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Takadanobaba, Waseda age 19-23

Naoki Ishikawa: Traveling Through My Memories of Tokyo

No.008
Takadanobaba 2020/9/2

Takadanobaba 2020/9/2

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2021.01.13

Naoki Ishikawa

Takadanobaba and Waseda. These two neighboring areas form a students’ quarter that is home to the Waseda University. After enrolling there, Ishikawa entered a busy chapter of his life, in which he pursued the challenge of climbing some of the world’s highest peaks while keeping up with his studies. Ishikawa takes a stroll down his old school route as he reminisces over the event that set him on the road to serious climbing, his school life memories, and the various happenings and encounters that inspired him to pursue a career in photography.


In 1998, I got an opportunity to climb Denali (the highest mountain peak in North America) in the winter. Back then, I was 20 and in my first year in university. I had no previous experience in climbing mountains with this high level of difficulty, and throughout the expedition suffered from headaches that accompanied my first encounter with the altitude disease. Still, I somehow managed to reach the peak. After that first adventure, I would embark on journeys to conquer, one after another, the Seven Summits (the highest mountains of each of the seven continents).
In the beginning of 2000, when I was in my fourth year in university, I was selected as the Japanese representative to the Millennium Challenge Pole to Pole 2000 (P2P) project organized by Canadian explorer Martyn Williams. P2P was a year-long human-powered expedition from the North Pole to the South Pole, and I was set to travel for an entire year.
Before departure, the chief of the photography department at a certain newspaper company told me, “Keep a photo record of the journey. I will give you a lot of film, so use up one roll each day.” This is how I received about 300 rolls of 35mm film with 36 exposures. Every day, I shot one roll’s worth of photos, and that experience became the starting point of my career as a photographer.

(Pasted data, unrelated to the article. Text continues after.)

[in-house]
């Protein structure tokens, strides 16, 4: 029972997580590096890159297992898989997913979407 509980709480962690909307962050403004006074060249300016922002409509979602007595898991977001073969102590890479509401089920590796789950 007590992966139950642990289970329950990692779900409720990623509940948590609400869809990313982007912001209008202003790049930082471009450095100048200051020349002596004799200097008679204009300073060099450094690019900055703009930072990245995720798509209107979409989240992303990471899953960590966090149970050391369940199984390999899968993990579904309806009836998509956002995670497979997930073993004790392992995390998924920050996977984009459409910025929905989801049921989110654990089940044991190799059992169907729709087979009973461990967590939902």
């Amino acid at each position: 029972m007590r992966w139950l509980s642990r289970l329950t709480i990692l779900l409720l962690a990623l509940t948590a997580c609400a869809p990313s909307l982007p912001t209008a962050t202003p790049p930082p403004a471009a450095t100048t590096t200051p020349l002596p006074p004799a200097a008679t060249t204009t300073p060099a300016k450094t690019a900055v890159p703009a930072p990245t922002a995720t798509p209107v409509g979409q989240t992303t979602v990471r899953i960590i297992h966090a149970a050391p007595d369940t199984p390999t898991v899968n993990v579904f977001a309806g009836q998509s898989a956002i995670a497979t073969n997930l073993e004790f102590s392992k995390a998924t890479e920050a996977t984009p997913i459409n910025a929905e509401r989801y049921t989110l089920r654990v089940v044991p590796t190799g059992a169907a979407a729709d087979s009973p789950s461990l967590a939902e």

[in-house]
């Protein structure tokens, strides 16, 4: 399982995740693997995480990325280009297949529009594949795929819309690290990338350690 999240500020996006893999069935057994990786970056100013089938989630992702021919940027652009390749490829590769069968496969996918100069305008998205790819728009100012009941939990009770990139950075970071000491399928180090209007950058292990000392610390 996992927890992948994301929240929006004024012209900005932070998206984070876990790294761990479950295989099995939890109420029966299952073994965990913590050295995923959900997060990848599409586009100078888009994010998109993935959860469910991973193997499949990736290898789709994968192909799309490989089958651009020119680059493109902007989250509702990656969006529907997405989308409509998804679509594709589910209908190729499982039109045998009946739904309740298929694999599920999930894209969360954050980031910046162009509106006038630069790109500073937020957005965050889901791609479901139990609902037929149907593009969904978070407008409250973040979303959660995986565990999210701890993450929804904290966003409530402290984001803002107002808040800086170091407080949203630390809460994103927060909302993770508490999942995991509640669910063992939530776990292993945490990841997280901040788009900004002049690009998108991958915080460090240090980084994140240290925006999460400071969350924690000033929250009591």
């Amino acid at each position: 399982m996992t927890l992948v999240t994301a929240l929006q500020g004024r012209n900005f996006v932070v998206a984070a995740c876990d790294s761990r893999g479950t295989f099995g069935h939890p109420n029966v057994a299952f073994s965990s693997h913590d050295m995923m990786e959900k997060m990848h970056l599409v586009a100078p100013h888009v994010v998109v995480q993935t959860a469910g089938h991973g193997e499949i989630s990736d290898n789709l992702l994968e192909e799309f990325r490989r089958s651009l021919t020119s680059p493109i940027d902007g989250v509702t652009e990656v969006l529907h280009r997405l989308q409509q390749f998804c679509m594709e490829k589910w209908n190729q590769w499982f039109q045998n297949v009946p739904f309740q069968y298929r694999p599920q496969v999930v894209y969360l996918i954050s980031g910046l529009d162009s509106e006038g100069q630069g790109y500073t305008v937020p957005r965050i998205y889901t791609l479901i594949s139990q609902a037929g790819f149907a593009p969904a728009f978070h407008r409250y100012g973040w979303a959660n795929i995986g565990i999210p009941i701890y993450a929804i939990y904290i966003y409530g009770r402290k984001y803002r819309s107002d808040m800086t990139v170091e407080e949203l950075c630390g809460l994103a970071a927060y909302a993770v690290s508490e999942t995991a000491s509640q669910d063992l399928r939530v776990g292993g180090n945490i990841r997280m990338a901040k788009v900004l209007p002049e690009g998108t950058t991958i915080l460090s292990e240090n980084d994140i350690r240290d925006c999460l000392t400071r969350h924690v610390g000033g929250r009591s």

I brought with me three Canon EOS Kiss single-lens reflex (SLR) cameras, but because of the tough conditions of the journey, all three cameras broke in Antarctica, the last leg of the expedition. I documented our arrival at the South Pole with the only camera I had left, a Fujifilm water-resistant disposable camera called QuickSnap (Japanese product name UtsurunDesu).
After returning from the P2P expedition, I saw for the first time Plaubel Makina, a collapsible medium-format camera. Photographer Risaku Suzuki, who came to teach at the School of Literature showed it to me, and, in an attempt to imitate him, I acquired one myself, and have been using it regularly ever since.
In 2001, I successfully climbed Mount Everest from the Tibetan side, and thus managed, while still in university, to improve the record for the youngest person (at that time) to ever climb the Seven Summits.
I spent one year studying abroad, and took an additional year off school to participate in the P2P project. Also, in March of my fourth year in university, my graduation was postponed for six months because of insufficient lecture attendance record, and I graduated in September. As a result, I spent a total of six and a half years in university. During that period, I went on frequent journeys, and worked hard to get my credits in between trips. Looking back, I think it was quite a turbulent period of my life.

Waseda 2020/9/1
Takadanobaba 2020/9/2
Takadanobaba 2020/9/2
Waseda 2020/9/1
Takadanobaba 2020/9/2

Japanese original text: Naoki Ishikawa

Naoki Ishikawa

Born in Tokyo in 1977. Completed the Doctor’s Degree Program of the Graduate School of Fine Arts, Tokyo University of the Arts. Driven by his interest in anthropology and ethnology, Ishikawa travels around the world, from remote areas to urban metropolises, while continuing to present his works. He won the Newcomer’s Award from the Photographic Society of Japan and the Kodansha Publication Culture Award for Photography for NEW DIMENSION (AKAAKA Art Publishing, Inc.) and POLAR (Little More Co., Ltd.), and the Domon Ken Award for CORONA (Seidosha). His numerous published books include Saigo no Bokenka (“The Last Adventurer”) (SHUEISHA Inc.), for which he received the Kaiko Takeshi Non-Fiction Award.
2020, Ishikawa received the Lifetime Achievement Award from the Photographic Society of Japan for MAREBITO (Shogakukan, Inc.) and EVEREST (CCC Media House Co., Ltd.).